Korea to expand use of smart grid for energy efficiency
Korea will consider diverse ways to expand the use of the smart grid system as part of its efforts to enhance the country’s long-term energy efficiency, the finance ministry said Thursday.
The move is part of future energy policy directions the government reviewed during a meeting to enhance energy efficiency and effectively cope with other problems from greenhouse gases and climate change. The meeting is intended to discuss the government’s long-term national development strategies.
“Greenhouse gases are known to be the main culprit behind climate change and they are produced in large quantities in the process of producing electricity by burning fossil fuel such as oil and coal,” Finance Minister Bahk Jae-wan told the meeting.
“If we intend to cut greenhouse gas emissions to ease the fallout from abnormal weather, the conclusion is that we should reduce the consumption of energy that we currently use just as air and water,” he added.
The smart grid system largely consists of what is known as advanced metering infrastructure (AMI) that affords consumers a real-time review of how much energy they are consuming and what it will cost, thus encouraging them to cut down their consumption when the price of electricity is at its highest.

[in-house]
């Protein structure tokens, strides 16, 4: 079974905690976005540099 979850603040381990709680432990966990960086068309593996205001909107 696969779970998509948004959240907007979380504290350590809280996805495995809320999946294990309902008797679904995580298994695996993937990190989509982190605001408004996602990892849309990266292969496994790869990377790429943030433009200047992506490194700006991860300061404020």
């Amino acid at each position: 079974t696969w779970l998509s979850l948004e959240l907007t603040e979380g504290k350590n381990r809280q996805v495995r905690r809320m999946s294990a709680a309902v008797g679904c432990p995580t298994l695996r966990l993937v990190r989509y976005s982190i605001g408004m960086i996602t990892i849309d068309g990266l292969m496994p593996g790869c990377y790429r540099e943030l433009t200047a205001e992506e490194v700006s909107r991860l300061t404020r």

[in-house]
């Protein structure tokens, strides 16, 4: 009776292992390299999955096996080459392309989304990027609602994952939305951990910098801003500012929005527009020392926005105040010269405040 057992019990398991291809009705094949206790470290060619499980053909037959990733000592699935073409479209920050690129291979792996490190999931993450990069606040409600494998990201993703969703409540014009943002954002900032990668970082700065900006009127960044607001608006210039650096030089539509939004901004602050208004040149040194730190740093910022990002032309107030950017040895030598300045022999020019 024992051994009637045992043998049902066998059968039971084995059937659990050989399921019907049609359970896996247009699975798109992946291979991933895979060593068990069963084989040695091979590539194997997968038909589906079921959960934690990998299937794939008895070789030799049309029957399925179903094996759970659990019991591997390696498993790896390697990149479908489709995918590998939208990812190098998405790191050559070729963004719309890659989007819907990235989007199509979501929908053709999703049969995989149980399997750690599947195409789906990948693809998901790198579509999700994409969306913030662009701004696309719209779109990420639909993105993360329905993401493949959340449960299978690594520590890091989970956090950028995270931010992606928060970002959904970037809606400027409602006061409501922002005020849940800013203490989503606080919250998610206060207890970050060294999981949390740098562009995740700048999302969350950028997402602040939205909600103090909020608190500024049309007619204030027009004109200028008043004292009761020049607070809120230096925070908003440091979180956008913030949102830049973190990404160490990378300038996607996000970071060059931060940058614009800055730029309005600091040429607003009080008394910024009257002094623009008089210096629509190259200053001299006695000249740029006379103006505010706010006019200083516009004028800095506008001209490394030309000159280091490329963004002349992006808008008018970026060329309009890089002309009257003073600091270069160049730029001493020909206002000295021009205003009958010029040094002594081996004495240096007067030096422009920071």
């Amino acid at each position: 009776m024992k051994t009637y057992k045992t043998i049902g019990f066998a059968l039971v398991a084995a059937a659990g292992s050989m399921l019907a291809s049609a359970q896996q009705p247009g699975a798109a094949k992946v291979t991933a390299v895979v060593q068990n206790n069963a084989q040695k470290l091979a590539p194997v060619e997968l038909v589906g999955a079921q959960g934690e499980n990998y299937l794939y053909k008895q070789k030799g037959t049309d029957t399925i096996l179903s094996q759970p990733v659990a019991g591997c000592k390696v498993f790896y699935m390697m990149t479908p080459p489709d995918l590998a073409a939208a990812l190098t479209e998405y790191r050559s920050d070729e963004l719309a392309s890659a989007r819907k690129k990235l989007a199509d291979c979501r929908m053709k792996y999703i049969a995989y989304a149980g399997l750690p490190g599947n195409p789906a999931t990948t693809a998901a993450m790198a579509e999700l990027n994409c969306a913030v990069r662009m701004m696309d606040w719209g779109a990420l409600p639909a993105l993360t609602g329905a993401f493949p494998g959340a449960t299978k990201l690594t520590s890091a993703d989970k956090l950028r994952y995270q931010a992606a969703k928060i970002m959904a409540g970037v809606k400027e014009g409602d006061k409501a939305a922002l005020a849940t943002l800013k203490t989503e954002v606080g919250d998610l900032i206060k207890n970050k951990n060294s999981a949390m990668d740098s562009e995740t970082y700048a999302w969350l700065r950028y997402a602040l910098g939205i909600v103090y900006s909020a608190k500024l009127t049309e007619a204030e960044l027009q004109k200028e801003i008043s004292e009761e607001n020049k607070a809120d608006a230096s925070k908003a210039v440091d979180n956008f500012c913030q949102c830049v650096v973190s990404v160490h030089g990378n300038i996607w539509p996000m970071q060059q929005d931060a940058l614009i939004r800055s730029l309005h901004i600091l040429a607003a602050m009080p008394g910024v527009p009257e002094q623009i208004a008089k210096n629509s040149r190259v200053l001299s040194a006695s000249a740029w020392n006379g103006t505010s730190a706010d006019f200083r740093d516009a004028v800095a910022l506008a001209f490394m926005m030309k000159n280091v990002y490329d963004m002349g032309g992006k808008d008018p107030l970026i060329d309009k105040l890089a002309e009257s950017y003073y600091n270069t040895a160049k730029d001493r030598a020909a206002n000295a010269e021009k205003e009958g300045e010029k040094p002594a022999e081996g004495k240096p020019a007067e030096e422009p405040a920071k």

The system has been cited as a major way for South Korea to reduce energy consumption amid worries that it could face energy shortages down the road. It is also regarded as the right choice for the country, which is expected to be under growing pressure from the international community to scale back on green house gas emissions down the road.
The ministry proposed designating the resort island of Jeju and a few other populous areas as strategic hubs for the smart grid system and then trying to make it available in a wide region of the country in the long term. It also proposed creating an industrial environment where smart grid technologies can be actively developed.
In a bid to stabilize energy prices, meanwhile, the ministry said that it is considering launching an international oil trade exchange to boost competition. Separately, it will seek to ease regulations on the gas industry.
For the future energy situations, the ministry cited the unification with North Korea as a potential risk factor in the short term, worrying that its lack of preparations for problems linked to climate change and energy supply could present a heavy burden to the Korean economy.
In the long term, however, the ministry expects energy supply situations can be improved if gas pipelines and electricity lines are established linking South Korea to the North and even to Russia.
The abundant amount of coal and other alternative energy sources that the North is holding could be a boon to the South and its cheaper land prices are also expected to provide better construction conditions for building power generating facilities, the ministry said